(NASHVILLE), March 24, 2017 – Legislation which aims to ensure that elementary students are receiving adequate physical activity while at school overcame its first hurdle this week with approval by the Senate Education Committee. The Tom Cronan Physical Education Act requires each student in elementary school participate in a physical education class (PE) at least twice a week for a combined total of no less than 60 minutes.
Senate Bill 558 is sponsored by Senator Bill Ketron (R-Murfreesboro) and Representative Roger Kane (R-Knoxville). The bill is named for the late Dr. Thomas Cronan, who was Professor Emeritus of Exercise Physiology at Carson-Newman College and a lifelong promoter of wellness. He was the husband of former University of Tennessee Women’s Athletics Director Joan Cronan, who with Coach Pat Summitt, led the Lady Vols to multiple national basketball championships.
Obesity is one of the most pressing health concerns in Tennessee. The state ranks 49th in the United States in physical inactivity and 47th in obesity. The percentage of overweight/obese students is highest for 6th graders.
“Evidence shows that children who are physically active and fit tend to perform better in the classroom,” said Sen. Ketron. “It improves their concentration, cognitive functioning, and self-esteem, not to mention the health benefits by establishing healthy habits at an early age. It’s time to change the culture of the school to blend academics and PE.”
“Physical activity is beneficial in so many ways,” stated Rep. Kane. “It not only improves physical health but also academic performance.”
Under the legislation, the PE class must be taught by a teacher with a physical education endorsement and must meet the needs of students. The legislation also requires local education agencies (LEAs) to verify compliance with the act annually.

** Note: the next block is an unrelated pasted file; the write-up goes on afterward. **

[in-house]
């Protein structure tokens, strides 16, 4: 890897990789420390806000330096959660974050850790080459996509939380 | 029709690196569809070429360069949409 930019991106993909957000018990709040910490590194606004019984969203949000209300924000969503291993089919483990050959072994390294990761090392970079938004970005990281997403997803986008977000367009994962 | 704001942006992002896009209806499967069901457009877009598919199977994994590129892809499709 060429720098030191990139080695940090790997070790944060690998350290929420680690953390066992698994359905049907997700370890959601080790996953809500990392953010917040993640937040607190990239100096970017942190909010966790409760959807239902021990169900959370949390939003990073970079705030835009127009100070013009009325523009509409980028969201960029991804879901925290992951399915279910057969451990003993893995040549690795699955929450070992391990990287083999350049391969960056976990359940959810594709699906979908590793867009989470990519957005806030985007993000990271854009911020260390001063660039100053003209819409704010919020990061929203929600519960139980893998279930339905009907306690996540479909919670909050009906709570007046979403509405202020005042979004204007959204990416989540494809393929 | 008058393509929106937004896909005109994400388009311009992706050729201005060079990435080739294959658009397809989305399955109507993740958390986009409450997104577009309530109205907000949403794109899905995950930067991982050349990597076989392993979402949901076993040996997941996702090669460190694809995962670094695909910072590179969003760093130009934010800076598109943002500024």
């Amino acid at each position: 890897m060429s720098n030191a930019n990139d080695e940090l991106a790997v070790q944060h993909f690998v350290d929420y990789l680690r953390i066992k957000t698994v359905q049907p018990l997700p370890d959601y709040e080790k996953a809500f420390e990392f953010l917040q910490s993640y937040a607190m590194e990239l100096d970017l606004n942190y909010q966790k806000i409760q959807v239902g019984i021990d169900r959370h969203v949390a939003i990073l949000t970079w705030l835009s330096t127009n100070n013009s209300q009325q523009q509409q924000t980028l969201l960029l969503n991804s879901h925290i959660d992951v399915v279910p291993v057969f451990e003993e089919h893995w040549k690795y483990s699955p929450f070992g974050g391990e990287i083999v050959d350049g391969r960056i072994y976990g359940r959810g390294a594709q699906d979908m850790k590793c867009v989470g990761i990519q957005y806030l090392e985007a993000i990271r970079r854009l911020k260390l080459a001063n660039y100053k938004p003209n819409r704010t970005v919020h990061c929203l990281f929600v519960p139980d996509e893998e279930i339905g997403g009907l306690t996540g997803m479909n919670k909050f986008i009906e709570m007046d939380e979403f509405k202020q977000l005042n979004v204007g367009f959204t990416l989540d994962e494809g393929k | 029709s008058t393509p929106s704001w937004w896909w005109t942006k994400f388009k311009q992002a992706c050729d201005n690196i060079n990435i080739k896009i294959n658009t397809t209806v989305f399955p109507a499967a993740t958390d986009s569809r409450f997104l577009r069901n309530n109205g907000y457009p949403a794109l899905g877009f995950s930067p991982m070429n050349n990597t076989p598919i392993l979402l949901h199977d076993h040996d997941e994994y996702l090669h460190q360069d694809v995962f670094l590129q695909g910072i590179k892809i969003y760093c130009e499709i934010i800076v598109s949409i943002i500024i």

“The Tom Cronan Physical Education bill will make a difference in young people’s lives,” Mrs. Cronan told committee members. “The facts show one in three of our school children is obese. Seventy-four percent are not ready to go to the military… One of the things that Coach Summitt taught us is that discipline makes a difference. I think when we look at our elementary students and what they can do to get better and represent us, not only in the military, but in life, I feel strongly that physical education provides that.”
U.S. Air Force Brigadier General Eden Murrie, a Nashville resident, testified about physical education and obesity as it affects national security. “We need today’s youth to be ready to successfully serve our nation tomorrow in the armed forces or in a variety of different ways. As simple as it sounds, PE is a necessary tool for our youth,” she said.
Obesity is the leading medical disqualification in the armed forces with nearly one out of three young people being too overweight to serve.
The bill is scheduled to come before the House Education Instruction and Programs Subcommittee on Wednesday.